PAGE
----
OPRF swimmers during a practice in February. | File

A new round of community talks associated with replacing the two 90-year-old swimming pools at Oak Park and River Forest High School will start in early April and could culminate in a referendum question on the Nov. 4 general election ballot, according to high school officials.

The school board’s plan to construct a $37.5 million swimming facility where the high school’s roughly 15-year-old parking garage currently sits encountered strong resistance from residents last year.

That resistance culminated last December in a successful petition drive to force part of the pool’s funding — $17.5 million in non-referendum bonds — onto the March 15 primary election ballot. The board, however, withdrew the bonds before deciding to rethink the pool construction process.

Since withdrawing the bonds in January, the district has convened a working group comprising board members and administrators, including board President Jeff Weissglass, board member Fred Arkin, Supt. Steven Isoye, Chief Business Officer Todd Altenburg, and Communications Director Karin Sullivan.

It has been meeting regularly “to determine next steps regarding the pool project,” according to a Feb. 25 district statement. “The group has focused on developing more extensive and user-friendly communications detailing the options that have been considered to date, creating opportunities for community input and conversation through public engagement meetings, and exploring the feasibility of alternative projects.”

In the wake of the fallout resulting from the board’s decision to authorize an intent to issue the $17.5 million bond, which surprised many residents who thought the pool’s construction would be put to a vote, several board members expressed dissatisfaction with the district’s efforts to disseminate information relating to the pool construction process.

Since then, the district has created a user-friendly landing page on its website featuring a variety of pertinent background information on the pool construction process that has occurred since the district began seriously exploring replacing the pools in 2013.

Some documents now accessible by the public on the district’s website include the 2013 Stantec study recommending the two pools be replaced by a single pool; a 2014 traffic study exploring the ramifications of the proposed vacation of Scoville Avenue between Lake Street and South Boulevard; and a chronology of pool sites the district has considered since 2012, including reasons for why those sites were removed from consideration.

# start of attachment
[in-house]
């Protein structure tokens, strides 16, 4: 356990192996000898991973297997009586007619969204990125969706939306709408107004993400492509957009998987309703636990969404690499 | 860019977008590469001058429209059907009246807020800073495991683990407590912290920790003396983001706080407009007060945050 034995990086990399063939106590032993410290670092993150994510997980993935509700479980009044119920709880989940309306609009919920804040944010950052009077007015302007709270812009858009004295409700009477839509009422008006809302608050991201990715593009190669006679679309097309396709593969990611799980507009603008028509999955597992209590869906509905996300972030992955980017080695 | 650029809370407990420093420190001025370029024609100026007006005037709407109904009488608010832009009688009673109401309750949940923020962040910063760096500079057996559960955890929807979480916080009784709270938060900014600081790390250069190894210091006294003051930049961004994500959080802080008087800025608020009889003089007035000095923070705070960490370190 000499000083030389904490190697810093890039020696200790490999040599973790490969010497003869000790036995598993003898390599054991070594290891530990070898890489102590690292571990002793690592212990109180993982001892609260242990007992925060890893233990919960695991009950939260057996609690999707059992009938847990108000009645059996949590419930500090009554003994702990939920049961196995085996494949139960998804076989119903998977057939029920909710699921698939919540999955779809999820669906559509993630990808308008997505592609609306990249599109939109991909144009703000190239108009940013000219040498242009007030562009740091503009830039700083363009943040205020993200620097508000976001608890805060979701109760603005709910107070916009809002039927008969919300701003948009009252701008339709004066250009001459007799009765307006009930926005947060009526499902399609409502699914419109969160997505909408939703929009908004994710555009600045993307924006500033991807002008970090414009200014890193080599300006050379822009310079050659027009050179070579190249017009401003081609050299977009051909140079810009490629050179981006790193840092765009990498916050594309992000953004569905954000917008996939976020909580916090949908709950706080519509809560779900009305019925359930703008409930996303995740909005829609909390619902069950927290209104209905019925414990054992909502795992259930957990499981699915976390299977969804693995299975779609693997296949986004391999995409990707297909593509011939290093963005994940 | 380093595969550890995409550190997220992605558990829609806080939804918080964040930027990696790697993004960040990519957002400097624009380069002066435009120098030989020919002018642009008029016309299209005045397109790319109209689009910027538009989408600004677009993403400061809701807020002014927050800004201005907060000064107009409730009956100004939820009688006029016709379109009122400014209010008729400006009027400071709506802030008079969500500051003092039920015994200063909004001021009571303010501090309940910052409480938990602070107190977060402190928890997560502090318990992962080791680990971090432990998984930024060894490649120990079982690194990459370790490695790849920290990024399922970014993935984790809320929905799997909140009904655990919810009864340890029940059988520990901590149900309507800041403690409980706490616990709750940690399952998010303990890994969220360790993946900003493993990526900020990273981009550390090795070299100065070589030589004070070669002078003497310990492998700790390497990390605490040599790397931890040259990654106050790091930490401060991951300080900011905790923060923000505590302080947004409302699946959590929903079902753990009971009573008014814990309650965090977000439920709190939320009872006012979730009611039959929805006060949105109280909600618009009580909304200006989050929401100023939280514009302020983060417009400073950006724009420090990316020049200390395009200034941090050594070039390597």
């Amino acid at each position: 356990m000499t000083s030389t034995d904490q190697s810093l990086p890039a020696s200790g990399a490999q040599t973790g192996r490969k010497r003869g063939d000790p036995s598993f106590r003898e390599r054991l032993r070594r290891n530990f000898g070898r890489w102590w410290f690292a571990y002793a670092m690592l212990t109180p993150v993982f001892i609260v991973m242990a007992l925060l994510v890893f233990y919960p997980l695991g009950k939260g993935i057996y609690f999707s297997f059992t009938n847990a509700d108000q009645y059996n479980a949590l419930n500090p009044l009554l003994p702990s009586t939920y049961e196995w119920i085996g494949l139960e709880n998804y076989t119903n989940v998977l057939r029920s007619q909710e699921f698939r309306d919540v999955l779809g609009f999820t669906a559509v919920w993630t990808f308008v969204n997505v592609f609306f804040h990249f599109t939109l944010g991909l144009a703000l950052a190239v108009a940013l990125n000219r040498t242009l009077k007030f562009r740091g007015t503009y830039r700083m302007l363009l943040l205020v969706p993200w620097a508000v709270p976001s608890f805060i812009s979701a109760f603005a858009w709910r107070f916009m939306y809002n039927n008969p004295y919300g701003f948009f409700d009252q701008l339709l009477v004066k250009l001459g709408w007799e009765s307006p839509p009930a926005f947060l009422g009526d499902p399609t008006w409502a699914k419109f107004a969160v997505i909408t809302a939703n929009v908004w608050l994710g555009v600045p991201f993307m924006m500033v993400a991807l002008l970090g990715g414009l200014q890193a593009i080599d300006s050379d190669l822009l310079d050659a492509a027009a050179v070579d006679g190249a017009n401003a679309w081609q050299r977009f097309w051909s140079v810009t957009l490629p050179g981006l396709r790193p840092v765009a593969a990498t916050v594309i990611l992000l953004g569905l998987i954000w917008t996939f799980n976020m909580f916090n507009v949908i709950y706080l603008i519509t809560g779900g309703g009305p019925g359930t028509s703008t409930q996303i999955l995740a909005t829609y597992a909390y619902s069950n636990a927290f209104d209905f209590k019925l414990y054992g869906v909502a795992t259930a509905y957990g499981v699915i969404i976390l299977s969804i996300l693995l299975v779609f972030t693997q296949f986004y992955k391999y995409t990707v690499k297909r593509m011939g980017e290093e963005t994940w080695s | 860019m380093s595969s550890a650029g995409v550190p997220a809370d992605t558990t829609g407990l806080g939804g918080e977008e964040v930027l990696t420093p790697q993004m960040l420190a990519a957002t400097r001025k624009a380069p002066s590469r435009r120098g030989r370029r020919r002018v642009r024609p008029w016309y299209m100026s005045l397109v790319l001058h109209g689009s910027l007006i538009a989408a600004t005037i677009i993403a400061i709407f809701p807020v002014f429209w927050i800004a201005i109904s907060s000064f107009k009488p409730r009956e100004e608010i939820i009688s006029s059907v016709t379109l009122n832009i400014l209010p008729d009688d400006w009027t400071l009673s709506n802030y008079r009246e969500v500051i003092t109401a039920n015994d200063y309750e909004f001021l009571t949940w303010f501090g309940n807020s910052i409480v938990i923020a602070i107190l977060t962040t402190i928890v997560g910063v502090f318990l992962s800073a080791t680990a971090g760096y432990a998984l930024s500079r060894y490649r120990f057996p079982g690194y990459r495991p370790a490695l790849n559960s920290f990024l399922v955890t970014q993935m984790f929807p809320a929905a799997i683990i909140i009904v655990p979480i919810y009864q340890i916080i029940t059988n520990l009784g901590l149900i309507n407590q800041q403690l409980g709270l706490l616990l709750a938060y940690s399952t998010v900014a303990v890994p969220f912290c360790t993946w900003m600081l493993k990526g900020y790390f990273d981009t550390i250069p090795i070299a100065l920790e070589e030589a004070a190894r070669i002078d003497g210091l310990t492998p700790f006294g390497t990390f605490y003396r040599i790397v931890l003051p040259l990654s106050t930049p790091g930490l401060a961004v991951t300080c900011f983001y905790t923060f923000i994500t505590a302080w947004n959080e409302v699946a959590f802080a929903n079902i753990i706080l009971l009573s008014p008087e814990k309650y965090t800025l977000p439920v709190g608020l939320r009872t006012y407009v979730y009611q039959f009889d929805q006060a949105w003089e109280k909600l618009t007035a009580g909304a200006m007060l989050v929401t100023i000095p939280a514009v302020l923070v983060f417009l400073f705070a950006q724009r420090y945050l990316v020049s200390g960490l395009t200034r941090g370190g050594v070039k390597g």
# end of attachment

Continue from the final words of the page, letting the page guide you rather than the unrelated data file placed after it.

The more robust communications rollout is part of the district’s preparation for seeking community input about the pools, and proposals for their replacement, which could possibly culminate in a referendum on the Nov. 8 general election ballot, officials noted. The deadline for approving a resolution for that election date is Aug. 22.

In its Feb. 25 statement, the district noted that the working group has met with a community engagement consultant “to discuss a plan for gathering community input on pool options.”

“Given the high level of interest in and concern about the pool project, having an outside party coordinate the engagement process is essential,” the statement noted. The consultant would facilitate a plan to hold several community meetings in April and would also seek input about the pool from students.

According to Weissglass, the district is considering a middle ground between constructing a $37.5 million pool — a plan that would mean the loss of 300 parking spots — and pursuing a $19 million “sub-optimal” gut rehab of the two existing pools — a plan that would result in “pools that are 18 percent smaller and do not have enough lanes to host any swim meets,” Weissglass noted in a statement.

He also said the district is “revisiting the possibility of maintaining two pools, the larger of which would be an 8-lane, 25-yard competition size pool” and is “working with the Park District of Oak Park on their community center feasibility study, which will determine whether a shared, off-campus, community pool is possible,” among other considerations.

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